The Open Scholarship Initiative
Working together in partnership with UNESCO to improve the future of open

Category

Community
 OSI is an effort of convergence; one way to facilitate conversations that can only happen at crossroads that weave through and bind the scholarly communication community together.  It is also an acknowledgement of many differing views and approaches, even when there are shared values. Rick Anderson, Associate Dean for Collections and Scholarly Communication at the University...
Read More
To use Google Groups Discussions, please enable JavaScript in your browser settings, and then refresh this page. In January, a commonly referenced resource for combatting “predatory publishing”, Beall’s List, was removed by creator, Jeffrey Beall.  Predatory publishing most often refers to ostensibly open access journals that charge scholars for article processing (APCs) without providing services...
Read More
The research community begins 2017 with questions. Questions directed at our ability to continue supporting research projects, collaborations, and communities due to potential changes and threats to available funding and opportunities. The role of advocacy in scholarship and the role of scholarship in the public is at least being described in the extremes right now, even...
Read More
Danny Kingsley, Head of Scholarly Communication at University of Cambridge recaps an annual academically related, publisher oriented conference held in central London early this year.  The take presents an interesting kaleidoscope of issues, comments and conversations charting various aspects of scholarly publication through a 2-day conference that develops important perspectives beyond the faculty lounge and...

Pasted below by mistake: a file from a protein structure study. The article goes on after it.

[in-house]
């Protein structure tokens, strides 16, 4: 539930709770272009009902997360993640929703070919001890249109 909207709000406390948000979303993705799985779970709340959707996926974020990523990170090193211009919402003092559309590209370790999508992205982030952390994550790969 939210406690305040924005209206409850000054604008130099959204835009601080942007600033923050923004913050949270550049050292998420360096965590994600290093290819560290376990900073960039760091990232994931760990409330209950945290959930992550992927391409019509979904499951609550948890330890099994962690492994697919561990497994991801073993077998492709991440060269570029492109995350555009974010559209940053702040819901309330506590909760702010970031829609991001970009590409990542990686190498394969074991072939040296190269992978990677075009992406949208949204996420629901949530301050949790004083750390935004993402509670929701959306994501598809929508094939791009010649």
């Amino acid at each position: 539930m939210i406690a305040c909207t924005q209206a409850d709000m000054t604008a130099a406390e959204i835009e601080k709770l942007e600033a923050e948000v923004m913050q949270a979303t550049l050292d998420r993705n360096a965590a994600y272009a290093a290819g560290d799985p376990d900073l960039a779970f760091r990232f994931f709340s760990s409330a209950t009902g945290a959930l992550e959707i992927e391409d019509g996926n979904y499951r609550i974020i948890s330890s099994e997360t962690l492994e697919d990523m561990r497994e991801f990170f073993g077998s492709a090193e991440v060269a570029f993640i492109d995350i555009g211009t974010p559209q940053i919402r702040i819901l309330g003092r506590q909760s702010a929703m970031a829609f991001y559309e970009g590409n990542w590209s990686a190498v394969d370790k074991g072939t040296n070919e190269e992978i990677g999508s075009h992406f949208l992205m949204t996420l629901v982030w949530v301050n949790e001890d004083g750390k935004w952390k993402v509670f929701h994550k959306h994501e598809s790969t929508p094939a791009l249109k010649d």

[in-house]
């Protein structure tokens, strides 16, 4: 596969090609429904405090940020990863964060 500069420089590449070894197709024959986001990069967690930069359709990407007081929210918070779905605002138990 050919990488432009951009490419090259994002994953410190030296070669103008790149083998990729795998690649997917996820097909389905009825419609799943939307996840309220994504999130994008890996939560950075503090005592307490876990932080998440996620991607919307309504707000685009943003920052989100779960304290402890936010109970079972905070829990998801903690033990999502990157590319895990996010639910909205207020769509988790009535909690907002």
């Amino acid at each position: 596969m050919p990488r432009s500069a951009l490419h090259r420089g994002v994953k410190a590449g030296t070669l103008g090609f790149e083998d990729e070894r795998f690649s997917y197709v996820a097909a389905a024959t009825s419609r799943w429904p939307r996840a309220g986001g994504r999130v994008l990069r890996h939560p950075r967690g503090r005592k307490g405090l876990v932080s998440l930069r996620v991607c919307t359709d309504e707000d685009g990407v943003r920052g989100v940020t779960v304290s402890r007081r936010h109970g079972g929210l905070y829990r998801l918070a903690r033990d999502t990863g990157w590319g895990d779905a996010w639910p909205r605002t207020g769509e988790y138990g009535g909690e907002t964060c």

Read More
Scientist and former president of the American Society for Cell Biology,  Professor Ron Vale, tracks strategic efforts to move scholarly publishing forward for cell biologists and readers of the society’s monthly newsletter.  He advocates for the further development of preprints in biology.   Source: On Preprints, and Beer and Tacos – ASCB
Read More
The Association of Research Libraries recently published a white paper by Dr. David Shulenberger assessing the potential impact of a systemwide flip to APCs. Did Shulenberger get it right? Some think not. Source: APCs and Competition: What Shulenberger Got Wrong | The Scholarly Kitchen
Read More
This report, which has been submitted for publication to UNESCO, presents a practical framework for understanding the real world benefits of open access publishing. Jean-Gabriel Bankier and Promita Chatterji group these benefits into three categories: benefits for authors, for readers, and for institutions. Within this framework they present 100 particular accounts of benefits of open...
Read More
In this commentary Adam Briggle and Robert Frodeman, who are both philosophers at the University of North Texas, lament the insularity of graduate study in philosophy. Individuals who earn a doctorate in philosophy are trained exclusively for the academy, despite the fact that well-framed questions are useful in any context. Briggle and Frodeman argue that...
Read More
Science is in big trouble. Or so we’re told. In the past several years, many scientists have become afflicted with a serious case of doubt — doubt in the very institution of science. As reporters covering medicine, psychology, climate change, and other areas of research, we wanted to understand this epidemic of doubt. So we...
Read More
A major goal of the Scholarly Commons program is to determine whether a set of high level principles that define the abstract entity known as the Scholarly Commons can be expressed in a useful way.   This exercise involves synthesis of activities from the Madrid Workshop, Re-imaginging Research Communications, and follow on activities at FORCE2016 and...
Read More
1 2 3 4